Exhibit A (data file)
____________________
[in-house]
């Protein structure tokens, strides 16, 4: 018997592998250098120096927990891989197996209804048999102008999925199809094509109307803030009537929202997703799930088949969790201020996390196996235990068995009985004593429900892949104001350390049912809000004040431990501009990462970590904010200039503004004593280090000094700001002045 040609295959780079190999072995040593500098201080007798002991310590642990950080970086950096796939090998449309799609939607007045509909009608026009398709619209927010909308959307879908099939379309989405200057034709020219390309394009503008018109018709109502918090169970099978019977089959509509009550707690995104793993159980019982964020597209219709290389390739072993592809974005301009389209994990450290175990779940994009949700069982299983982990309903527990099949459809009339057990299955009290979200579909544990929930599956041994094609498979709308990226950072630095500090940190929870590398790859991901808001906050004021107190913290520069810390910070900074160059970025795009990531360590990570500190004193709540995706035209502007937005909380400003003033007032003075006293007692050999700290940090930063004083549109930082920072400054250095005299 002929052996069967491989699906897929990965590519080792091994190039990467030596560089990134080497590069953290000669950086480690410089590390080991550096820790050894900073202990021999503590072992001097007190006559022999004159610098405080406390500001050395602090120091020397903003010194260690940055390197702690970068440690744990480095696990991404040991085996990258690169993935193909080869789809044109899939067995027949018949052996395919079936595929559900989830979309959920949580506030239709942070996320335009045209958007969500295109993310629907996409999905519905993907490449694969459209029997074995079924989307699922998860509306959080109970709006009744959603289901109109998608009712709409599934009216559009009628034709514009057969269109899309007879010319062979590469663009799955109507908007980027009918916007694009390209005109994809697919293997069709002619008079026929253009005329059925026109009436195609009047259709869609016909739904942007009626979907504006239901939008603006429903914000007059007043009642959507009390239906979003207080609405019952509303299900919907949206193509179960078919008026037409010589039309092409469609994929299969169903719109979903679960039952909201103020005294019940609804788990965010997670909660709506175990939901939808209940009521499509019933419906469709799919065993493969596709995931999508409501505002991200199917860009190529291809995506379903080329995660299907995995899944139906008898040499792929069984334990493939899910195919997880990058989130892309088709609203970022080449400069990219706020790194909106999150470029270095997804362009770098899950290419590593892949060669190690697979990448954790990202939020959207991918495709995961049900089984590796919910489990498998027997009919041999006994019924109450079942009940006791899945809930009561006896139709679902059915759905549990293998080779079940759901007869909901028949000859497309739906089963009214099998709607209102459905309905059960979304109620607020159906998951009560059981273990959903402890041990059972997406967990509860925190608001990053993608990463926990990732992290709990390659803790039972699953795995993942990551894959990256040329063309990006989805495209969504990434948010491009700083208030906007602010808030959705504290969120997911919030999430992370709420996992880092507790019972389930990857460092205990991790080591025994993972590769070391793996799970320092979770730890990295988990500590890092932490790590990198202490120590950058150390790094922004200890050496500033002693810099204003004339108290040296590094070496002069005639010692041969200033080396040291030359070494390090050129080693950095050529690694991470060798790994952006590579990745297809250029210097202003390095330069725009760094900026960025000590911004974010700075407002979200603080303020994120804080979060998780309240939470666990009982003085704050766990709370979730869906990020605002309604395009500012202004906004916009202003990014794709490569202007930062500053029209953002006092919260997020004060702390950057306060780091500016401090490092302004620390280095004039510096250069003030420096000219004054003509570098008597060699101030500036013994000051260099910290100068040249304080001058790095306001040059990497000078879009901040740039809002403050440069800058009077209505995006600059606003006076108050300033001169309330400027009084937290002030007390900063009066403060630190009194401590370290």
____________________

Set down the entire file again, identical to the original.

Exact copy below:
[in-house]
């Protein structure tokens, strides 16, 4: 018997592998250098120096927990891989197996209804048999102008999925199809094509109307803030009537929202997703799930088949969790201020996390196996235990068995009985004593429900892949104001350390049912809000004040431990501009990462970590904010200039503004004593280090000094700001002045 040609295959780079190999072995040593500098201080007798002991310590642990950080970086950096796939090998449309799609939607007045509909009608026009398709619209927010909308959307879908099939379309989405200057034709020219390309394009503008018109018709109502918090169970099978019977089959509509009550707690995104793993159980019982964020597209219709290389390739072993592809974005301009389209994990450290175990779940994009949700069982299983982990309903527990099949459809009339057990299955009290979200579909544990929930599956041994094609498979709308990226950072630095500090940190929870590398790859991901808001906050004021107190913290520069810390910070900074160059970025795009990531360590990570500190004193709540995706035209502007937005909380400003003033007032003075006293007692050999700290940090930063004083549109930082920072400054250095005299 002929052996069967491989699906897929990965590519080792091994190039990467030596560089990134080497590069953290000669950086480690410089590390080991550096820790050894900073202990021999503590072992001097007190006559022999004159610098405080406390500001050395602090120091020397903003010194260690940055390197702690970068440690744990480095696990991404040991085996990258690169993935193909080869789809044109899939067995027949018949052996395919079936595929559900989830979309959920949580506030239709942070996320335009045209958007969500295109993310629907996409999905519905993907490449694969459209029997074995079924989307699922998860509306959080109970709006009744959603289901109109998608009712709409599934009216559009009628034709514009057969269109899309007879010319062979590469663009799955109507908007980027009918916007694009390209005109994809697919293997069709002619008079026929253009005329059925026109009436195609009047259709869609016909739904942007009626979907504006239901939008603006429903914000007059007043009642959507009390239906979003207080609405019952509303299900919907949206193509179960078919008026037409010589039309092409469609994929299969169903719109979903679960039952909201103020005294019940609804788990965010997670909660709506175990939901939808209940009521499509019933419906469709799919065993493969596709995931999508409501505002991200199917860009190529291809995506379903080329995660299907995995899944139906008898040499792929069984334990493939899910195919997880990058989130892309088709609203970022080449400069990219706020790194909106999150470029270095997804362009770098899950290419590593892949060669190690697979990448954790990202939020959207991918495709995961049900089984590796919910489990498998027997009919041999006994019924109450079942009940006791899945809930009561006896139709679902059915759905549990293998080779079940759901007869909901028949000859497309739906089963009214099998709607209102459905309905059960979304109620607020159906998951009560059981273990959903402890041990059972997406967990509860925190608001990053993608990463926990990732992290709990390659803790039972699953795995993942990551894959990256040329063309990006989805495209969504990434948010491009700083208030906007602010808030959705504290969120997911919030999430992370709420996992880092507790019972389930990857460092205990991790080591025994993972590769070391793996799970320092979770730890990295988990500590890092932490790590990198202490120590950058150390790094922004200890050496500033002693810099204003004339108290040296590094070496002069005639010692041969200033080396040291030359070494390090050129080693950095050529690694991470060798790994952006590579990745297809250029210097202003390095330069725009760094900026960025000590911004974010700075407002979200603080303020994120804080979060998780309240939470666990009982003085704050766990709370979730869906990020605002309604395009500012202004906004916009202003990014794709490569202007930062500053029209953002006092919260997020004060702390950057306060780091500016401090490092302004620390280095004039510096250069003030420096000219004054003509570098008597060699101030500036013994000051260099910290100068040249304080001058790095306001040059990497000078879009901040740039809002403050440069800058009077209505995006600059606003006076108050300033001169309330400027009084937290002030007390900063009066403060630190009194401590370290």